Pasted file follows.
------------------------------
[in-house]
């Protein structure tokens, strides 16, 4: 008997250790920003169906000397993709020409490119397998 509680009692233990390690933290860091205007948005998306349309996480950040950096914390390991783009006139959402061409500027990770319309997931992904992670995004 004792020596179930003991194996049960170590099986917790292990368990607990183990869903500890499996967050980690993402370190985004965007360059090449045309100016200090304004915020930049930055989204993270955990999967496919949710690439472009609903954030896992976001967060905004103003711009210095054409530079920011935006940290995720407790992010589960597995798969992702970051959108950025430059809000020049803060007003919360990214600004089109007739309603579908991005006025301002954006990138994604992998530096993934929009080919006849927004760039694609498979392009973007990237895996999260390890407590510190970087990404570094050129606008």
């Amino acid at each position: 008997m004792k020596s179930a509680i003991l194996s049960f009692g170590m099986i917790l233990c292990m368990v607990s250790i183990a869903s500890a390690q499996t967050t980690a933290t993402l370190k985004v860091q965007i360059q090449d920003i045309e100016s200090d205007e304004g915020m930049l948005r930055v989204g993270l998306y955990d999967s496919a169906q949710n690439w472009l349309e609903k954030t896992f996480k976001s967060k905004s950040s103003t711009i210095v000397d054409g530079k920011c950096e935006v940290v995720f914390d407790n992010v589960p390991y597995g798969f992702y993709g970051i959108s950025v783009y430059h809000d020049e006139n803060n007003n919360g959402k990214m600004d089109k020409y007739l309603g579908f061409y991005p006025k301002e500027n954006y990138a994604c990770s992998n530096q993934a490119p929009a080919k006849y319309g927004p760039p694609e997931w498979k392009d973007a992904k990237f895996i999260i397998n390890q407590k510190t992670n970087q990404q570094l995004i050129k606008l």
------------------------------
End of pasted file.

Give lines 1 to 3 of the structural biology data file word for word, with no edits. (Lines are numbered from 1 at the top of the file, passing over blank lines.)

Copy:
[in-house]
């Protein structure tokens, strides 16, 4: 008997250790920003169906000397993709020409490119397998 509680009692233990390690933290860091205007948005998306349309996480950040950096914390390991783009006139959402061409500027990770319309997931992904992670995004 004792020596179930003991194996049960170590099986917790292990368990607990183990869903500890499996967050980690993402370190985004965007360059090449045309100016200090304004915020930049930055989204993270955990999967496919949710690439472009609903954030896992976001967060905004103003711009210095054409530079920011935006940290995720407790992010589960597995798969992702970051959108950025430059809000020049803060007003919360990214600004089109007739309603579908991005006025301002954006990138994604992998530096993934929009080919006849927004760039694609498979392009973007990237895996999260390890407590510190970087990404570094050129606008």
């Amino acid at each position: 008997m004792k020596s179930a509680i003991l194996s049960f009692g170590m099986i917790l233990c292990m368990v607990s250790i183990a869903s500890a390690q499996t967050t980690a933290t993402l370190k985004v860091q965007i360059q090449d920003i045309e100016s200090d205007e304004g915020m930049l948005r930055v989204g993270l998306y955990d999967s496919a169906q949710n690439w472009l349309e609903k954030t896992f996480k976001s967060k905004s950040s103003t711009i210095v000397d054409g530079k920011c950096e935006v940290v995720f914390d407790n992010v589960p390991y597995g798969f992702y993709g970051i959108s950025v783009y430059h809000d020049e006139n803060n007003n919360g959402k990214m600004d089109k020409y007739l309603g579908f061409y991005p006025k301002e500027n954006y990138a994604c990770s992998n530096q993934a490119p929009a080919k006849y319309g927004p760039p694609e997931w498979k392009d973007a992904k990237f895996i999260i397998n390890q407590k510190t992670n970087q990404q570094l995004i050129k606008l």